To read the full review, click here, or -better yet- sign up for our FREE Executive Book Alert newsletter to receive free reviews every month!

Join us for our next Soundview Live webinar! 6/16 featuring Dan Pontefract

Building Purpose into You, Your Role and Your Organization

Date: Thursday, June 16th
Time: 12:00 PM ET
Speaker: Dan Pontefract

Click here to register!

A business leader that is committed to purpose will create purpose for the organization. An employee that feels his/her personal sense of purpose is being fulfilled at work will be an invaluable asset to productivity and success. An organization centered on purpose will benefit every stakeholder, from employees to society in general.

In this Soundview Live webinar, Building Purpose into You, Your Role and Your Organization, Dan Pontefract discusses the three crucial areas of purpose: personal, organizational and your workplace role. If all three can come to fruition–if there is a positive interconnection between the three distinct definitions of purpose–the benefits should be felt by employees, teams, the organization, customers, and perhaps most importantly, society as a whole.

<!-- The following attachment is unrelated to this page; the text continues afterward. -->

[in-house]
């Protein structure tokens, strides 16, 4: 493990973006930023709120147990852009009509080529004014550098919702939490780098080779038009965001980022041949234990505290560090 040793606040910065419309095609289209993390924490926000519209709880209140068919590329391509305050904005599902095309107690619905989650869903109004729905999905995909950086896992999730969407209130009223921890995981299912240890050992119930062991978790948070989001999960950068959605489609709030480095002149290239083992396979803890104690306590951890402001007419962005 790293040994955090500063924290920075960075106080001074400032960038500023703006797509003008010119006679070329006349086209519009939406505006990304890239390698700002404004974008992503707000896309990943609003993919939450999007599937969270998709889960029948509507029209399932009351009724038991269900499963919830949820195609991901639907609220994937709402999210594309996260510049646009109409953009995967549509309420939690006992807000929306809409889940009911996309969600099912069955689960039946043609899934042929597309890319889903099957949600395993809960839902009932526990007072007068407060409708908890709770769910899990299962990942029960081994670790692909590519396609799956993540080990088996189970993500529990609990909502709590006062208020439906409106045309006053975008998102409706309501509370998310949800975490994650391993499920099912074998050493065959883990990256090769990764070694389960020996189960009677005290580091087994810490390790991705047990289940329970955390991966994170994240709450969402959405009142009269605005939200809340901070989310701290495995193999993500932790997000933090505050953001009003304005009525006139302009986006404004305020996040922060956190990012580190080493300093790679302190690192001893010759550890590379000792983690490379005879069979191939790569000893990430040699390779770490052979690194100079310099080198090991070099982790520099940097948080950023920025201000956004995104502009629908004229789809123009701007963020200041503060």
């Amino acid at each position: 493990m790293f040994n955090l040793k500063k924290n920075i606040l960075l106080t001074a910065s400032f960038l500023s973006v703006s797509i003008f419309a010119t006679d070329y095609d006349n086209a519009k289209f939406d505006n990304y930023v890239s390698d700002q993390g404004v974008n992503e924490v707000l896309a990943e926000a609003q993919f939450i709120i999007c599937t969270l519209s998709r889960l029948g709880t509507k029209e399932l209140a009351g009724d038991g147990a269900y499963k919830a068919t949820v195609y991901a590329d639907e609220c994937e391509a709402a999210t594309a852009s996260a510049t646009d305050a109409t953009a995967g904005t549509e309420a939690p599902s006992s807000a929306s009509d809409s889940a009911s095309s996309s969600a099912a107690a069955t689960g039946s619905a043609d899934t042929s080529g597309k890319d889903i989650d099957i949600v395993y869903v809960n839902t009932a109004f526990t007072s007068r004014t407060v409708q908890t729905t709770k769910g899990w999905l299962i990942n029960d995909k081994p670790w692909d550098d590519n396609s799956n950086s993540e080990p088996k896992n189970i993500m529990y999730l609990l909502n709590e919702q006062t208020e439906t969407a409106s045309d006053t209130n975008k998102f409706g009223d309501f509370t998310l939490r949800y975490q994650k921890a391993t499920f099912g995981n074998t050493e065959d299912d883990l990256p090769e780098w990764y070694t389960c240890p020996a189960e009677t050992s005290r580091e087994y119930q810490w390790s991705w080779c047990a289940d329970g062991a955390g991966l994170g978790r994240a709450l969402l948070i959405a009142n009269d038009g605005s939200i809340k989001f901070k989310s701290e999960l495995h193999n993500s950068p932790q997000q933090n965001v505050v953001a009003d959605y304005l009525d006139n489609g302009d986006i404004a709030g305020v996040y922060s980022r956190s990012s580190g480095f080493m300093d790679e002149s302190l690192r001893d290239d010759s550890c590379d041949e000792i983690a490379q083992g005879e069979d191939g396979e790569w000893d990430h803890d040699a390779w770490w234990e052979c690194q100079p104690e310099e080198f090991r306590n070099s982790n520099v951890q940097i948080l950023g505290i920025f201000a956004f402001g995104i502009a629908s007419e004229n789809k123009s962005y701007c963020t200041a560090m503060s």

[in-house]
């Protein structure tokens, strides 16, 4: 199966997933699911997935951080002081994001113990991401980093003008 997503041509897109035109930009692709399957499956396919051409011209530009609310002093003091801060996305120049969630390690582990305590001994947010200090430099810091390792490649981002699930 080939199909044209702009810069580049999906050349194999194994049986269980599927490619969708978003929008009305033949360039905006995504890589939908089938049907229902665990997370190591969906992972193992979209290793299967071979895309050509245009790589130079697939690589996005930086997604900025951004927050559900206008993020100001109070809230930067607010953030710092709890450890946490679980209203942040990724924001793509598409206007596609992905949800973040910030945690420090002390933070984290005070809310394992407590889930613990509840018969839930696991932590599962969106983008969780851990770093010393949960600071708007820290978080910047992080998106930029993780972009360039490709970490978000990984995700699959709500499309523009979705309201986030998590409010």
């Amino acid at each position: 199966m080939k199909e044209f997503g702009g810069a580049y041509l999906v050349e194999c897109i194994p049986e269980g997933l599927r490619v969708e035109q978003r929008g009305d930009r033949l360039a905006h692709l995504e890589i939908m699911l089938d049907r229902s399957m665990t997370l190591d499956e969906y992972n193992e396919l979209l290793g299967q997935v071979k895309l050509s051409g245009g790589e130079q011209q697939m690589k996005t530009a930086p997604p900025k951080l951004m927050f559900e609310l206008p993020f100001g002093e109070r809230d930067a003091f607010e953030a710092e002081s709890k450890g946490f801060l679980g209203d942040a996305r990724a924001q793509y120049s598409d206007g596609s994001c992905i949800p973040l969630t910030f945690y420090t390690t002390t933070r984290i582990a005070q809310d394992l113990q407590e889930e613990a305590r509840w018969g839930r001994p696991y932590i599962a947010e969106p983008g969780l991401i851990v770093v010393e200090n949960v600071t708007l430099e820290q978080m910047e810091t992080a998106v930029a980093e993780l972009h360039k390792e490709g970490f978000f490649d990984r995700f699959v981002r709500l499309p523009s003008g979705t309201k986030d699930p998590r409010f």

What You’ll Learn:

  • To improve the three crucial areas of purpose in your organization.
  • To find the balanced state or “sweet spot” to avoid disengagement, apathy, lack of growth and even bankruptcy in your organization
  • Both leaders and employees can achieve a purpose mindset on a personal level

Deconstructing a Problematic Workplace

42956656Manage Resistance and Drama

You may think the real drama at home is about the fight you had with your spouse, but it’s really about all the times you avoided having the difficult conversation, failing to listen or speak your truth to others or even yourself, Marlene Chism points out in Stop Workplace Drama.